The Pharmaceutical industry enjoys great respect among private investors as it provides the investors good exits. This Confidence of investors/Fund managers helps the pharmaceutical sector to raise funds from various Private Equity investors Some of the major deals reported in 2020 include

1. Carlyle’s $490 million investment in Piramal Phara

2. KKR’s $414 million investment in JB Chemicals

3. Carlyle’s $210 million investment in SeQuent Scientific

4. Chrys Capital’s $132 million investment in Intas Pharmaceuticals

5. Advent International’s $128 million in RA Chem Pharma.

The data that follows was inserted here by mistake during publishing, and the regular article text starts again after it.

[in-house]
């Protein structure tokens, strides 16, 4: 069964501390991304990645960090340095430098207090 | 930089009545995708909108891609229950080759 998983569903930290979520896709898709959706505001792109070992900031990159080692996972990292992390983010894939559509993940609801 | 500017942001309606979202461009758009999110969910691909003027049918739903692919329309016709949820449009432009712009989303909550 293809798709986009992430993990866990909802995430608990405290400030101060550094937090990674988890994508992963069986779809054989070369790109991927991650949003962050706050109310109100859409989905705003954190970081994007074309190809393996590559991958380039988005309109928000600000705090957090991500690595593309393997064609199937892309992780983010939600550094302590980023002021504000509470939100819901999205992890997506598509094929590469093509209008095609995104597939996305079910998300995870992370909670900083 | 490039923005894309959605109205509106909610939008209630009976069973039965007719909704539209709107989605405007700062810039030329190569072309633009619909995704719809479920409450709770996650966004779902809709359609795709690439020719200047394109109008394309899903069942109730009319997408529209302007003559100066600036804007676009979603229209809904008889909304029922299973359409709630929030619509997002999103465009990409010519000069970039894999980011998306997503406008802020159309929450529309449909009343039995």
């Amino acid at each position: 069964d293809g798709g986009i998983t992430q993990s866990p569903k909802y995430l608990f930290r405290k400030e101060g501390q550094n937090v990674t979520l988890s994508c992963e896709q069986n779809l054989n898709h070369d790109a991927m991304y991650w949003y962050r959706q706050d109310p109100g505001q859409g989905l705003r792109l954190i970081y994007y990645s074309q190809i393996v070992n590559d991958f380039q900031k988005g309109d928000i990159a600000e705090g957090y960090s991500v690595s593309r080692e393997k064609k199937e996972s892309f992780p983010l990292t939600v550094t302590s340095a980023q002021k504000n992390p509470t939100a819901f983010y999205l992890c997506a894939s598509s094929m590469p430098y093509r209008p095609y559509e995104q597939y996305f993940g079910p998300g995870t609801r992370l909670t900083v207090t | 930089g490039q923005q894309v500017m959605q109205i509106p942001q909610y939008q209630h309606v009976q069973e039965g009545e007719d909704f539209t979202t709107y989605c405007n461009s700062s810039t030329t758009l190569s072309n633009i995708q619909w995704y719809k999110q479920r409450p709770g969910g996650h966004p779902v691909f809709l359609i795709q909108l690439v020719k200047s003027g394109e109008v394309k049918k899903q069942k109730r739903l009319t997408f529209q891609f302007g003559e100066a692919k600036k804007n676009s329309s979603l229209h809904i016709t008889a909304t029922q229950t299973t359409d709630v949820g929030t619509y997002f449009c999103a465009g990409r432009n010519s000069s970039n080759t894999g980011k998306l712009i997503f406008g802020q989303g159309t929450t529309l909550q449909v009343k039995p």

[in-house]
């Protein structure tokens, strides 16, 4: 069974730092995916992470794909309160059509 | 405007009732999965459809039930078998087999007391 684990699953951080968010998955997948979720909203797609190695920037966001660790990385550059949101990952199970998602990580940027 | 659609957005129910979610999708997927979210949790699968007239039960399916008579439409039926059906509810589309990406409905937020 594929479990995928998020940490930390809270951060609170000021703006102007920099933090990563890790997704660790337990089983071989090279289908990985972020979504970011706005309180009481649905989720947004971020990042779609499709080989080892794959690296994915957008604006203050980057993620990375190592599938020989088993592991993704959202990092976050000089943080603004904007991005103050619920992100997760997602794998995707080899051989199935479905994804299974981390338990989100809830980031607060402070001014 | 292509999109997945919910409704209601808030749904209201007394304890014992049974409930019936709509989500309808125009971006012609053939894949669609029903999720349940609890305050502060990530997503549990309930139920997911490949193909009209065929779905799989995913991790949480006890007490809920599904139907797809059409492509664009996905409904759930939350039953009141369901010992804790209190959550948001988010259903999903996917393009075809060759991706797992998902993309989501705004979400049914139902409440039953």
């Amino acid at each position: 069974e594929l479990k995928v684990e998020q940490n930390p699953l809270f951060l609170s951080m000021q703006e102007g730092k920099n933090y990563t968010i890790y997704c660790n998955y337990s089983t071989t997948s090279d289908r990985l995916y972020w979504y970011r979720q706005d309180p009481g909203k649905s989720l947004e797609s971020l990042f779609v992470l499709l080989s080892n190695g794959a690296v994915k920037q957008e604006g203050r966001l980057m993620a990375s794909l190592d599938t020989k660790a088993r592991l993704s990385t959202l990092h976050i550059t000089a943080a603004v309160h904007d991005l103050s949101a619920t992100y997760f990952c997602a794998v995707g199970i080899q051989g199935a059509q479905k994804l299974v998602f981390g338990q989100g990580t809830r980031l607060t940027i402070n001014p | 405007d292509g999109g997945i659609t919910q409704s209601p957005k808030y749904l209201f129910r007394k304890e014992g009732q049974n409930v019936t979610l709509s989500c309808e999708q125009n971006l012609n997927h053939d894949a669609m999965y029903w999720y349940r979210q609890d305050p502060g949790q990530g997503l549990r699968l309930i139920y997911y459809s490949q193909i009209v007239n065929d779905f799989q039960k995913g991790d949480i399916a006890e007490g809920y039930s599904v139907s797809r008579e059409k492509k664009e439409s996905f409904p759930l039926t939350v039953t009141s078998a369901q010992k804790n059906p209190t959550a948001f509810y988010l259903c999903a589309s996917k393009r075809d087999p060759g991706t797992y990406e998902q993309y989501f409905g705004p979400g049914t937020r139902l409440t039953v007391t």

It can be observed that private investors are investing heavily in pharma sector considering the growth prospects and also the reputation of pharma sector to provide better exits for private investors’ boosts confidence leading to mutual benefit of investors and the industry.However, there has always been a conception that only giants of industry are able to raise funds from private equity investors. Recent developments in pharma sector show that even MSME’s/SME’s having a clear vision and a sustainable business plan are able to raise investments through private investors which would act as fuel in growth of the organization on a large scale globally. Also, Pharma industry requires a high Capital Expenditure and has a lot of costs which have a very high gestation period like Patent registration, Research and Development (R&D) costs, Marketing costs, Product registration costs in foreign/Local markets (i.e. Costs incurred to obtain approval from drug regulator of the market stating that the drugs fulfill all the criteria’s to release that in such market. E.g. USFDA in USA or DCGI in India). These costs have a very high gestation period (i.e. the time period of recovery of the costs is generally high and have to be amortized periodically). In a scenario involving such high investments raising funds through debt Raises Company’s exposure to risk as very high amount of finance cost has to be incurred even before/at initial stages of operations of business.